Collaborations among those from widely dissimilar fields of the creative arts are nothing new, but some are more interesting than others. Perusing the arts blog at the New York Times over the weekend, I saw a piece about the French street artist named JR, whose talents are now to be tested in a quite different arena, namely as choreographer of a new production for the New York City Ballet that will debut as part of the company’s spring season beginning in April.
It’s all a result of a remarkable installation by JR that was on view at the NYCB’s home base of the David H. Koch Theater from January 26 through February 9. Shown above (as seen from an upper ring of the theater), it consisted of a 6,500-square-foot vinyl photograph of dozens of life-sized dancers that covered almost the entire marble floor of the venue’s promenade space. Before long, smartphones were ubiquitously employed by many who had their picture taken as they lay down alongside their imaginary dance partners, elevating the mural to viral status.
Amazed by the response, City Ballet artistic director Peter Martins commissioned JR for the still-unnamed “pièce d’occasion,” with the idea of drawing crossover audiences from the world of the visual arts. (Martins will also contribute to the work.)
As I got further into the story, I came across Lil Buck (real name Charles Riley), who practices what’s called “jookin” and who will be featured in the upcoming dance creation by JR. “Jookin” is a variety of technically challenging hip-hop dancing that’s led to Lil Buck being called a “Baryshnikov” of the genre by the Times.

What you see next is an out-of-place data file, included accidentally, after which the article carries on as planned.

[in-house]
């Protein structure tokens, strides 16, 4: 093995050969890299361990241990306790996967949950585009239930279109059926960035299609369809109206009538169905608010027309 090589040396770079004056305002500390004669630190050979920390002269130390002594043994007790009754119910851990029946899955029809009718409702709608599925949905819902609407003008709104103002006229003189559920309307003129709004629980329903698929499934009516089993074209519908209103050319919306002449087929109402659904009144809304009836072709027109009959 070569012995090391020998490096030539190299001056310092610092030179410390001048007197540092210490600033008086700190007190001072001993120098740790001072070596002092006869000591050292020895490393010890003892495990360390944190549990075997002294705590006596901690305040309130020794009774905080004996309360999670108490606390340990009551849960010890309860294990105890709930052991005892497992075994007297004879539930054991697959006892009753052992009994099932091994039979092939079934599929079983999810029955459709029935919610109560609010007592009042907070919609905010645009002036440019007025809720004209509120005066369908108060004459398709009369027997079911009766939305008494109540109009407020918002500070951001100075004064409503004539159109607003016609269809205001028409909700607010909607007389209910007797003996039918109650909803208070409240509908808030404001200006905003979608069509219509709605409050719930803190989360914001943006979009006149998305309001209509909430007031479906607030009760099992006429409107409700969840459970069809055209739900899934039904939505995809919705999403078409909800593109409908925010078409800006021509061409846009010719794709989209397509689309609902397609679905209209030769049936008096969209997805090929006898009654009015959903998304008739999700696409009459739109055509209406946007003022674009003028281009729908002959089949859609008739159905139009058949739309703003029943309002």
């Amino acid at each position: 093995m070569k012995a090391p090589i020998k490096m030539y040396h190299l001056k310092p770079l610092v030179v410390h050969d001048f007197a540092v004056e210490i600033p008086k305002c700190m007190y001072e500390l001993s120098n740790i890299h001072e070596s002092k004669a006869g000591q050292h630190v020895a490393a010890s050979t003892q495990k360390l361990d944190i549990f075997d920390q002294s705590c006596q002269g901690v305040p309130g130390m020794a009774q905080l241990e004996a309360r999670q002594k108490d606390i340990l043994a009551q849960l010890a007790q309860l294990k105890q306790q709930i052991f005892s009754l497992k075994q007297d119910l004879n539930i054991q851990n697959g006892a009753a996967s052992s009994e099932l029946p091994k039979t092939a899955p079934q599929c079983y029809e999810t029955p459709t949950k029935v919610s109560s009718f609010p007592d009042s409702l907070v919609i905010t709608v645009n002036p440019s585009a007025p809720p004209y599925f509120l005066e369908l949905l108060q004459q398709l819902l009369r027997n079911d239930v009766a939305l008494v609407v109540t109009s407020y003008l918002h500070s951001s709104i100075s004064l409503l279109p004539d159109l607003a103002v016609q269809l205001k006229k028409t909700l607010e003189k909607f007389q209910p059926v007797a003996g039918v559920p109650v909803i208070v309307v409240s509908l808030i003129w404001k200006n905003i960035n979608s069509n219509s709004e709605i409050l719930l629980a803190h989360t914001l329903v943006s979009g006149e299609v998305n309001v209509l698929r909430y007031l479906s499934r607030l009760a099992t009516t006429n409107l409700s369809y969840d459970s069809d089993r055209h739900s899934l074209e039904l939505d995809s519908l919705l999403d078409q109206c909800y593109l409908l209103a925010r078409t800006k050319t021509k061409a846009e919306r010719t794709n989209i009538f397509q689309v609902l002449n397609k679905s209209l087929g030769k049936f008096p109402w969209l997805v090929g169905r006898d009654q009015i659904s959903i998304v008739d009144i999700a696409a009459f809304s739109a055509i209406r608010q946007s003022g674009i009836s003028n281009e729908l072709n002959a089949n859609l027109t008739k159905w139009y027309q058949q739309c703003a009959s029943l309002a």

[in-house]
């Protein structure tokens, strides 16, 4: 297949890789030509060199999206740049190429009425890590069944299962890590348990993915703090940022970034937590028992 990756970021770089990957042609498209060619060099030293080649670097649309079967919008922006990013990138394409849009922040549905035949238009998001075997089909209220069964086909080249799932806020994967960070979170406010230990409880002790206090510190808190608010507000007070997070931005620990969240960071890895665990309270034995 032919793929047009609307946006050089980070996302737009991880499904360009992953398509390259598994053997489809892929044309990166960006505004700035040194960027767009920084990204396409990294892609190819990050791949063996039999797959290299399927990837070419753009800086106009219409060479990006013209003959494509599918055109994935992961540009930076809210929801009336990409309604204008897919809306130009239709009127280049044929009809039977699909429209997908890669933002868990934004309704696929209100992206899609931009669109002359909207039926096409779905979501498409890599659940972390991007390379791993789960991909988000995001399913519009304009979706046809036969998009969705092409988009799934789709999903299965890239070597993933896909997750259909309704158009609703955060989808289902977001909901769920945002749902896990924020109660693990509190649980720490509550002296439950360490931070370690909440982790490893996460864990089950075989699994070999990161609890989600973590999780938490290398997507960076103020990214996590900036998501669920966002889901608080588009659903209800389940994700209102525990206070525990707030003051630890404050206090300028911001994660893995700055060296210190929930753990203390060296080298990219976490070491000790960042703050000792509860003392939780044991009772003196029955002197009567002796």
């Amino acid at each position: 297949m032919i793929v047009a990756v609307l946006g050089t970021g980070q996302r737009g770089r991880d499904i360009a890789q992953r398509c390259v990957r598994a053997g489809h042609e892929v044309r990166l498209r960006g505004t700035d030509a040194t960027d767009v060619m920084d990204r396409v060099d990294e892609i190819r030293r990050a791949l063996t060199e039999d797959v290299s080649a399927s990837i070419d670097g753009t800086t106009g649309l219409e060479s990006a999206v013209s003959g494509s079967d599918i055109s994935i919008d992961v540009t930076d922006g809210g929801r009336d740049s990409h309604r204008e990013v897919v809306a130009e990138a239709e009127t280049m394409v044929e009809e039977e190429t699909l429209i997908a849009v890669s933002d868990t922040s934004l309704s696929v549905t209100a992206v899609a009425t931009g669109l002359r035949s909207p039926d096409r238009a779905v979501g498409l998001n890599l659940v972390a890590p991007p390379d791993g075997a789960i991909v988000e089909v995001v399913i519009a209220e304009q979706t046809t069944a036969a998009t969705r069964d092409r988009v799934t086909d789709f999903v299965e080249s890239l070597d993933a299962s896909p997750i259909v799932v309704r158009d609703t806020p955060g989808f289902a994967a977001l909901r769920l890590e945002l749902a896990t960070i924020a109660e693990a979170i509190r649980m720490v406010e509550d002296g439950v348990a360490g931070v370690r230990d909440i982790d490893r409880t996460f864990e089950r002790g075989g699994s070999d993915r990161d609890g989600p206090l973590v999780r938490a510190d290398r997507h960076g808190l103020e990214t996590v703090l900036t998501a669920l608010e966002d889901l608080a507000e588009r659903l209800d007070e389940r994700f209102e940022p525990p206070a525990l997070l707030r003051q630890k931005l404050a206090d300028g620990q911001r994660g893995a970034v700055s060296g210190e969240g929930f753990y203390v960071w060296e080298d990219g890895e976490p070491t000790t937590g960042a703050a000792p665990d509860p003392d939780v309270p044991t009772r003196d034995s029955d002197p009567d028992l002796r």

A 2011 video of Lil Buck performing a startlingly unique interpretation of Saint-Saëns’ “The Swan,” with Yo-Yo Ma on the cello, taken in an informal setting by the director Spike Jonze on his iPhone, has since received more than two million views on YouTube. (The photo above is from a 2013 performance.) Supple and subtle, contortional yet often delicate, Lil Buck’s rendition is another example of art reshaped into something fresh and wondrously new.
Street art, ballet, jookin, classical music…and artists with names like JR, Yo-Yo, and Lil Buck. That’s some creative converging all right.
(Photos: top: Ramsay de Give / Wall Street Journal; bottom:
© Erin Baiano)